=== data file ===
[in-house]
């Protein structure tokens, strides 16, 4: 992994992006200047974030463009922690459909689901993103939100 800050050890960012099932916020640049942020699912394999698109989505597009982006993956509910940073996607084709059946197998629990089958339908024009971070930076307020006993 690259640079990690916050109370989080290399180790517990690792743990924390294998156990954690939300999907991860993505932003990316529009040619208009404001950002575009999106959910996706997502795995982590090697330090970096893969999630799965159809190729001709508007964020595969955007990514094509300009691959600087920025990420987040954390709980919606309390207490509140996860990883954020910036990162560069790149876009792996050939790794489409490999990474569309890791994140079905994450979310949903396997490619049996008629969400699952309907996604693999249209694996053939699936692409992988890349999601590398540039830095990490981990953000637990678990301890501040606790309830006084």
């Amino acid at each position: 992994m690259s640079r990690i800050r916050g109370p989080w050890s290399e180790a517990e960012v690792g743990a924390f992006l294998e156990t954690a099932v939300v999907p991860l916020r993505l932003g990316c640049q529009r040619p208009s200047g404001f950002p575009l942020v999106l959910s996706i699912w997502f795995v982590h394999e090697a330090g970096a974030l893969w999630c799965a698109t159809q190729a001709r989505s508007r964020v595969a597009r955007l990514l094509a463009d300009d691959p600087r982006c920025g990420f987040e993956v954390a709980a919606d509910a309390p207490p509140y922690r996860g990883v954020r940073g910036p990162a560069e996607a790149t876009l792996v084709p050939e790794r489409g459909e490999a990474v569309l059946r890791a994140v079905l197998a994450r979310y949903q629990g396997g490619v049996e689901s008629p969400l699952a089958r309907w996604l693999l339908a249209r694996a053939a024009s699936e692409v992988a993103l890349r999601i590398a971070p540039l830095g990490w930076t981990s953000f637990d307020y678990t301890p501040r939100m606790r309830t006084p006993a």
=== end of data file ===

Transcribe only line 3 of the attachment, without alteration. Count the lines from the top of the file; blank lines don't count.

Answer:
């Amino acid at each position: 992994m690259s640079r990690i800050r916050g109370p989080w050890s290399e180790a517990e960012v690792g743990a924390f992006l294998e156990t954690a099932v939300v999907p991860l916020r993505l932003g990316c640049q529009r040619p208009s200047g404001f950002p575009l942020v999106l959910s996706i699912w997502f795995v982590h394999e090697a330090g970096a974030l893969w999630c799965a698109t159809q190729a001709r989505s508007r964020v595969a597009r955007l990514l094509a463009d300009d691959p600087r982006c920025g990420f987040e993956v954390a709980a919606d509910a309390p207490p509140y922690r996860g990883v954020r940073g910036p990162a560069e996607a790149t876009l792996v084709p050939e790794r489409g459909e490999a990474v569309l059946r890791a994140v079905l197998a994450r979310y949903q629990g396997g490619v049996e689901s008629p969400l699952a089958r309907w996604l693999l339908a249209r694996a053939a024009s699936e692409v992988a993103l890349r999601i590398a971070p540039l830095g990490w930076t981990s953000f637990d307020y678990t301890p501040r939100m606790r309830t006084p006993a």